In remarks this week before the Chamber of Commerce, new SEC Chair Jay Clayton indicated that the SEC will be taking a hard look at the shareholder proposal rules. As reported in thedeal.com, Clayton advised that it is “very important to ask ourselves how much of a cost there is….how much costs should the quiet shareholder, the ordinary shareholder, bear for idiosyncratic interests of other [investors].” Clayton was certainly speaking to a receptive audience—the Chamber has also recently voiced criticism of the shareholder proposal process (see this PubCo post) and, on the same day as Clayton’s remarks, issued its own report proposing changes to staunch the flow of proposals (discussed below). As you may recall, in the Financial CHOICE Act of 2017, the House also proposed to raise the eligibility and resubmission thresholds for shareholder proposals to levels that would have effectively curtailed the process altogether for all but the very largest holders. Although that Act is currently foundering in the Senate, at the same Chamber presentation, Commissioner Michael Piwowar commented to reporters that the SEC could certainly act on its own without any impetus from Congress, observing that the “chairman sets the agenda, but I’m going to be meeting with folks at public companies to talk about their experiences with proxy season.” With both the House and the Chamber having weighed in, if the SEC now takes up the cause on its own, the question is: just how far will it push?
What’s next for the House after taking on Dodd-Frank in the Financial CHOICE Act? Apparently, it’s time to revisit SOX. The Subcommittee on Capital Markets, Securities, and Investment of the House Financial Services Committee held a hearing earlier this week entitled “The Cost of Being a Public Company in Light of Sarbanes-Oxley and the Federalization of Corporate Governance.” During the hearing, all subcommittee members continued bemoaning the decline in IPOs and in public companies, with the majority of the subcommittee attributing the decline largely to regulatory overload. A number of the witnesses trained their sights on, among other things, the internal control auditor attestation requirement of SOX 404(b). Is auditor attestation, for all but the very largest companies, about to hit the dust?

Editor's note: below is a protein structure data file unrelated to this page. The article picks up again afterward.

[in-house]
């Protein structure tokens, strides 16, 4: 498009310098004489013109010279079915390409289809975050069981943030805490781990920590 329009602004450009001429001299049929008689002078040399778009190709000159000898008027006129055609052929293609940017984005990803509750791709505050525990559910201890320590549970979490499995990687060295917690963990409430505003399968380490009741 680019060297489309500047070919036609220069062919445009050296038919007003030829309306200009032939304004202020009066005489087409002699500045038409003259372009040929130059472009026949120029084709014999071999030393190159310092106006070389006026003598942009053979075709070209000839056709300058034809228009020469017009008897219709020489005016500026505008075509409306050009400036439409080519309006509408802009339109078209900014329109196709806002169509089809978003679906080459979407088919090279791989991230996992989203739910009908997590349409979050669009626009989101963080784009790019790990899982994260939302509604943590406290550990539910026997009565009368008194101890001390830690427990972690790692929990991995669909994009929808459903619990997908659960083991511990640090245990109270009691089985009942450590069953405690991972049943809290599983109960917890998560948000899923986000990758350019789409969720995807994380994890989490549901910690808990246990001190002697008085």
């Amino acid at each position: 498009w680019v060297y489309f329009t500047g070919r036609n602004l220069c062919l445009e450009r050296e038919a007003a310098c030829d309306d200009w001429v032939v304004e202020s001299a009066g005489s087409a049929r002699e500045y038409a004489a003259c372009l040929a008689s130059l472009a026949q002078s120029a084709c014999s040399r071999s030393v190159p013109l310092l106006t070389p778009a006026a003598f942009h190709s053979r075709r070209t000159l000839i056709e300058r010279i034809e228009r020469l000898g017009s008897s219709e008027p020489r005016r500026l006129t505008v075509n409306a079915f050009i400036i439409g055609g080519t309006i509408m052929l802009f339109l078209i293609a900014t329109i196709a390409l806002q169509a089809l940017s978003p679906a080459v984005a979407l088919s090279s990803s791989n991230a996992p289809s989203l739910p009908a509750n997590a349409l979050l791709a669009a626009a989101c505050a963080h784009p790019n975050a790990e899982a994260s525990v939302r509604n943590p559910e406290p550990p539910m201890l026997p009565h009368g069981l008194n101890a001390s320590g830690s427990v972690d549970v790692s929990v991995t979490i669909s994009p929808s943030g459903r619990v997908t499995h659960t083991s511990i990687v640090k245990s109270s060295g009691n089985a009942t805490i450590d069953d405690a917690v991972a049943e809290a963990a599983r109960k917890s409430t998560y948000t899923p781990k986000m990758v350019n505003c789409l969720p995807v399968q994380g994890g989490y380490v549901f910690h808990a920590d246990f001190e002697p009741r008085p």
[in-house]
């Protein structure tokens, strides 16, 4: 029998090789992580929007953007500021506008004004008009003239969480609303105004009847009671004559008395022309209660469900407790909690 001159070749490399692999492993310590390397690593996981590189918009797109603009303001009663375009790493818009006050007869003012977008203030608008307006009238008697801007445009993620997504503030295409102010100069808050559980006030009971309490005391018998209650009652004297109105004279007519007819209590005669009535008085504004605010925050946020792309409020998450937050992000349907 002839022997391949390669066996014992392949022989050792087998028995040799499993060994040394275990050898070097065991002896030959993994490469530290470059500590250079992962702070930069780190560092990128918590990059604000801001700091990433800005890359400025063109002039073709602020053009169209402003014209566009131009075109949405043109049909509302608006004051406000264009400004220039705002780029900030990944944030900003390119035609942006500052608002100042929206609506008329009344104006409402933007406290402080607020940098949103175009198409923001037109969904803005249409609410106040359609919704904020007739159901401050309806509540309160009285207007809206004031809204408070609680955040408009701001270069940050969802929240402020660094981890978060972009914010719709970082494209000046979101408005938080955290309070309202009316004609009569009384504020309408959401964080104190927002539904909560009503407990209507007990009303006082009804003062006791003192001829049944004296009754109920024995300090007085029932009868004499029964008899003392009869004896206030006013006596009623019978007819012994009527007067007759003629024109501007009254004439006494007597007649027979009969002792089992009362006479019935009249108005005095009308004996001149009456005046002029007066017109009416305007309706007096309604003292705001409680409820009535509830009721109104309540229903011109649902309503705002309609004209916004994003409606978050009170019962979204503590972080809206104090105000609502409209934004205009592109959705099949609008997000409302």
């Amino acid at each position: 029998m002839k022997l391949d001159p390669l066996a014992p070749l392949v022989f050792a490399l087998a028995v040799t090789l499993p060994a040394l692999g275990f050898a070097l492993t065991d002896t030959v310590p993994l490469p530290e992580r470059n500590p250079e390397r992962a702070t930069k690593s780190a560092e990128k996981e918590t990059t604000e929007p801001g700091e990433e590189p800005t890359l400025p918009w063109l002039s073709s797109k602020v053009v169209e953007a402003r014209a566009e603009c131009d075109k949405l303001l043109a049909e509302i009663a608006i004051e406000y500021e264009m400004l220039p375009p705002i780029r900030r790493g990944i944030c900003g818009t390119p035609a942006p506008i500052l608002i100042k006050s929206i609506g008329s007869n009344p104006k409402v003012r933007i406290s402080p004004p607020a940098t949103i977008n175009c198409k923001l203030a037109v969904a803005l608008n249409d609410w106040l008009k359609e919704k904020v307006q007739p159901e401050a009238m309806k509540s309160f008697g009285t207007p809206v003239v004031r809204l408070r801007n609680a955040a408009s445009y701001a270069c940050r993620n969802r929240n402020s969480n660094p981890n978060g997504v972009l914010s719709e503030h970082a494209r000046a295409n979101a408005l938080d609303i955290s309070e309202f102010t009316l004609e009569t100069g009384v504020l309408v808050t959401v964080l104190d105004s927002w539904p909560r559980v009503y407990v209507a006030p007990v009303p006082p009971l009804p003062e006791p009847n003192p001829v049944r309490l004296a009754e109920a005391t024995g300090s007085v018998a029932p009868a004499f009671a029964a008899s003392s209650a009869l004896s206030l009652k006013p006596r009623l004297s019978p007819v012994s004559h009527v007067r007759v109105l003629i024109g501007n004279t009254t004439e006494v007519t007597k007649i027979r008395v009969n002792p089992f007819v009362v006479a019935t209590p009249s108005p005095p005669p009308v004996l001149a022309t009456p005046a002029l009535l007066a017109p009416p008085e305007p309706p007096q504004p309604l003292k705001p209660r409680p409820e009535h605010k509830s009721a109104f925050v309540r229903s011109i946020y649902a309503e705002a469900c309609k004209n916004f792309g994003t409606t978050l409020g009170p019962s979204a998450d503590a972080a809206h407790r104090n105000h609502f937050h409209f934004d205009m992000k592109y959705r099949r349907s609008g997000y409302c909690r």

by Cydney Posner According to this report in Bloomberg BNA, the plans for changing the shareholder proposal process in the Financial CHOICE Act 2.0 are quite dramatic and could effectively curtail the process, if that is, the current version of the provision ever makes it into law.
by Cydney Posner This recent paper from the Rock Center for Corporate Governance at Stanford University, “Gadflies at the Gate: Why Do Individual Investors Sponsor Shareholder Resolutions?” attempts to answer a question I’ve been wondering about for quite a while: why do individual investors invest their time and energy pursuing […]
Corp Fin issues new SLB providing guidance on Rule 14a-8 exclusions for “conflicting proposals” and “ordinary business”
by Cydney Posner Corp Fin today posted Staff Legal Bulletin 14H providing guidance on two key issues regarding shareholder proposals under Rule 14a-8: the scope and application of Rule 14a-8(i)(9) (the exclusion for conflicting proposals); and the scope and application of Rule 14a-8(i)(7) (the exclusion for ordinary business) in light of Trinity […]
White shares observations on shareholder activism, the shareholder proposal process and fee-shifting bylaws
by Cydney Posner Today, SEC Chair Mary Jo White spoke at Tulane’s Corporate Law Institute, sharing her observations on the current state of shareholder activism, the shareholder proposal process and fee-shifting bylaws. The common theme: her aversion to gamesmanship and close-minded, reflexive behavior on all sides, which, she believes, can […]
Kerfuffle over “conflicting proposal” exclusion: what does it mean for pending shareholder proposals?
by Cydney Posner As we described in our last post on the saga of James McRitchie’s proxy access proposal submitted to Whole Foods Market, Inc., the SEC staff had granted the no-action request of Whole Foods, confirming that the company could omit McRitchie’s proposal from its proxy statement. That proposal would have […]